seconds for a 3-band pairwise study using a 2-by-2 kilometer grid. Stations can
be labeled “desired” or “undesired.” The output is generated in CVS files.
Tarnutzer said this data is then used to develop a set of constraint files that
allow a feasibility assessment for reassigning channels. The constraint files
yield the universe of channels a station can be assigned. These are called “domain
files.” The domain files allow for channel assignments in Canada and Mexico, as
well as the 11 metropolitan areas where TV spectrum is dedicated for Land
Mobile operations. Ch. 37, which is occupied by radioastronomy, is omitted from
all domain files. The staff also assumed no repacking restrictions due to
maritime radio except for Ch. 17 in Hawaii.
He said the commission was continuing to work with Canada on border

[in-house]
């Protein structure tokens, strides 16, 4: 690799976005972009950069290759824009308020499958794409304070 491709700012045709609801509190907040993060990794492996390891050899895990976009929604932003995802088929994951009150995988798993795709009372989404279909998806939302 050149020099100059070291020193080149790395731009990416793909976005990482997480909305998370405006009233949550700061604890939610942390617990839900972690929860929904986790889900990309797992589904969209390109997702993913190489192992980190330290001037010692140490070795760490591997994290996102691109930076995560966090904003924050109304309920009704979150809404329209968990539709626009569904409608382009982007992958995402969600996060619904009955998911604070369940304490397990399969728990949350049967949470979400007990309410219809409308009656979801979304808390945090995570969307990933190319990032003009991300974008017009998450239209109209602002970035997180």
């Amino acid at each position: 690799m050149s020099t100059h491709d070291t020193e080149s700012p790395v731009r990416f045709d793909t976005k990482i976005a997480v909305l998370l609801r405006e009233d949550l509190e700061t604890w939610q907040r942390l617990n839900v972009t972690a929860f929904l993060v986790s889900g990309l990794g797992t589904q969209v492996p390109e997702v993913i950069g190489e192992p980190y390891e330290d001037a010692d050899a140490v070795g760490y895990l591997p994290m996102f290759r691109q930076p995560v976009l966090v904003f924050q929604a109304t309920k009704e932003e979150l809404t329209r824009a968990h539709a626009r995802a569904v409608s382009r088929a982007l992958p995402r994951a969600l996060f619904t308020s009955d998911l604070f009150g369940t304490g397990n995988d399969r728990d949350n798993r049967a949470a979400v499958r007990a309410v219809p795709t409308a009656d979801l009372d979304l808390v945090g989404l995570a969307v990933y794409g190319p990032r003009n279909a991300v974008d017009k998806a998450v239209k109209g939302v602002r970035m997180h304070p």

coordination issues and would announce any developments “when it’s time.”
The audio and the slides from Weller and Tarnutzer’s presentation will be
posted within the next couple of days, an FCC spokesperson said.
August 20, 2013,
TVStudy Update No. 3 Does Cross-Border Analysis
July 22, 2013:
Releases Channel Repack Analysis, Updated OET-69 Software
of the key advantages of the
Version 1.2 software is its ability to easily replicate multiple stations to
generate various nationwide scenarios,” the commission said.
April 26, 2013,
Releases Updated OET-69 TVStudy
update addresses an issue with calculation cell indexing that can result in the
population of some cells not being correctly considered, and which may cause
the program to crash in unusual instances.”
February 6, 2013:
Update Injects Legal Uncertainty
Insiders say wagons are circling over the new methodology for predicting TV
station coverage and interference.
February 5, 2013
Reveals Crucial Piece of TV Channel Repacking Model
The FCC has quietly revealed what amounts to its methodology for repacking TV
channels in the post-incentive auction spectrum band. The agency released a new
version OET-69 software that it intends to use for the repacking, and is
seeking input on its efficacy.